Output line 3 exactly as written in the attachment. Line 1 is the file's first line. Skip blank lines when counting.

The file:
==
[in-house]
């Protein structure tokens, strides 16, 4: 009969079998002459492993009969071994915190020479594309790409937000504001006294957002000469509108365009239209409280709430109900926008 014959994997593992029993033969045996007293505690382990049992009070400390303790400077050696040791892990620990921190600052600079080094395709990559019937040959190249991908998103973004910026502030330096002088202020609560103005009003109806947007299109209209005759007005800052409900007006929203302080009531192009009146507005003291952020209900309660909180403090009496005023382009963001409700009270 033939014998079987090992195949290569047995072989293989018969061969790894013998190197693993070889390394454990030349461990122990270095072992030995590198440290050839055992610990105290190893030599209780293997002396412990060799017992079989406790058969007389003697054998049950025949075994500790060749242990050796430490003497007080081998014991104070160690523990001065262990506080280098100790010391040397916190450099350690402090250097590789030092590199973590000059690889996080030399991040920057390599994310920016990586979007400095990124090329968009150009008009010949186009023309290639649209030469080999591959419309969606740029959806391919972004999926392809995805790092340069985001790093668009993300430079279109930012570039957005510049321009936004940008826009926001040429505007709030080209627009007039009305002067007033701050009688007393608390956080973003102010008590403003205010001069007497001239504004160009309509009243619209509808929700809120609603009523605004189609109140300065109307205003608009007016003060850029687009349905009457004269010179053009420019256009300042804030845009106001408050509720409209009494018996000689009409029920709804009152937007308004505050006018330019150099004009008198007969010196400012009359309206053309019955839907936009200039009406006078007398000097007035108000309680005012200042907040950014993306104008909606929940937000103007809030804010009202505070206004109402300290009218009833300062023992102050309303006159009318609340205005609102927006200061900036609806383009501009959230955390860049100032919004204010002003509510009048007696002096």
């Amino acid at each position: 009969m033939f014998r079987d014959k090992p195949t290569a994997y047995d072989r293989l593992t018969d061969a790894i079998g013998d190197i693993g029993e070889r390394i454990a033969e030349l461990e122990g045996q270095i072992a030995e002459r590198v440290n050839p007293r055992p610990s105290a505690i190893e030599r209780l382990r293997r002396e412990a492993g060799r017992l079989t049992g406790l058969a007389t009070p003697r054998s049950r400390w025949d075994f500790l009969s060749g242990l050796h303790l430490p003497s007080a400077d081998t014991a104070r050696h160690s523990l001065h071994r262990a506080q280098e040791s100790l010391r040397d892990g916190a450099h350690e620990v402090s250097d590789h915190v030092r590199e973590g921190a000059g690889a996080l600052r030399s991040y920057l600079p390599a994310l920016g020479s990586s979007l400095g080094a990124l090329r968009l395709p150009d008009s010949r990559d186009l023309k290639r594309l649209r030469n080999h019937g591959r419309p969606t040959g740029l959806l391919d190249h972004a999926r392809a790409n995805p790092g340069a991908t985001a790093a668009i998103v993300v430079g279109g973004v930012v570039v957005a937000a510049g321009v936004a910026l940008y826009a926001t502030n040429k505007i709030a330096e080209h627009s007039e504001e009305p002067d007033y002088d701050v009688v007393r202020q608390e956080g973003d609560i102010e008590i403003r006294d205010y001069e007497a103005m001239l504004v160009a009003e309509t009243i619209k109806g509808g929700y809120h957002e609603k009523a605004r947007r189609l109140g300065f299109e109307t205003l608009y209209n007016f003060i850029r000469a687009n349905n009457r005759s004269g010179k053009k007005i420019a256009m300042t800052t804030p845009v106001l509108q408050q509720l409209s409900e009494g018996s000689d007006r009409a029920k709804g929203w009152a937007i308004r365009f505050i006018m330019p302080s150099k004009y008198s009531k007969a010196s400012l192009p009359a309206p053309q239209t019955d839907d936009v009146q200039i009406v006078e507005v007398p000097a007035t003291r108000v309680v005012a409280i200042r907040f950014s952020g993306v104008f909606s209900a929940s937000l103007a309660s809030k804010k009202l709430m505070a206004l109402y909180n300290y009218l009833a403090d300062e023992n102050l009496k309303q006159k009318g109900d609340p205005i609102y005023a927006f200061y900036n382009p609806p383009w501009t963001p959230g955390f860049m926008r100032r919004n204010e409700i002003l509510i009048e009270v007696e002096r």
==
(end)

């Amino acid at each position: 009969m033939f014998r079987d014959k090992p195949t290569a994997y047995d072989r293989l593992t018969d061969a790894i079998g013998d190197i693993g029993e070889r390394i454990a033969e030349l461990e122990g045996q270095i072992a030995e002459r590198v440290n050839p007293r055992p610990s105290a505690i190893e030599r209780l382990r293997r002396e412990a492993g060799r017992l079989t049992g406790l058969a007389t009070p003697r054998s049950r400390w025949d075994f500790l009969s060749g242990l050796h303790l430490p003497s007080a400077d081998t014991a104070r050696h160690s523990l001065h071994r262990a506080q280098e040791s100790l010391r040397d892990g916190a450099h350690e620990v402090s250097d590789h915190v030092r590199e973590g921190a000059g690889a996080l600052r030399s991040y920057l600079p390599a994310l920016g020479s990586s979007l400095g080094a990124l090329r968009l395709p150009d008009s010949r990559d186009l023309k290639r594309l649209r030469n080999h019937g591959r419309p969606t040959g740029l959806l391919d190249h972004a999926r392809a790409n995805p790092g340069a991908t985001a790093a668009i998103v993300v430079g279109g973004v930012v570039v957005a937000a510049g321009v936004a910026l940008y826009a926001t502030n040429k505007i709030a330096e080209h627009s007039e504001e009305p002067d007033y002088d701050v009688v007393r202020q608390e956080g973003d609560i102010e008590i403003r006294d205010y001069e007497a103005m001239l504004v160009a009003e309509t009243i619209k109806g509808g929700y809120h957002e609603k009523a605004r947007r189609l109140g300065f299109e109307t205003l608009y209209n007016f003060i850029r000469a687009n349905n009457r005759s004269g010179k053009k007005i420019a256009m300042t800052t804030p845009v106001l509108q408050q509720l409209s409900e009494g018996s000689d007006r009409a029920k709804g929203w009152a937007i308004r365009f505050i006018m330019p302080s150099k004009y008198s009531k007969a010196s400012l192009p009359a309206p053309q239209t019955d839907d936009v009146q200039i009406v006078e507005v007398p000097a007035t003291r108000v309680v005012a409280i200042r907040f950014s952020g993306v104008f909606s209900a929940s937000l103007a309660s809030k804010k009202l709430m505070a206004l109402y909180n300290y009218l009833a403090d300062e023992n102050l009496k309303q006159k009318g109900d609340p205005i609102y005023a927006f200061y900036n382009p609806p383009w501009t963001p959230g955390f860049m926008r100032r919004n204010e409700i002003l509510i009048e009270v007696e002096r």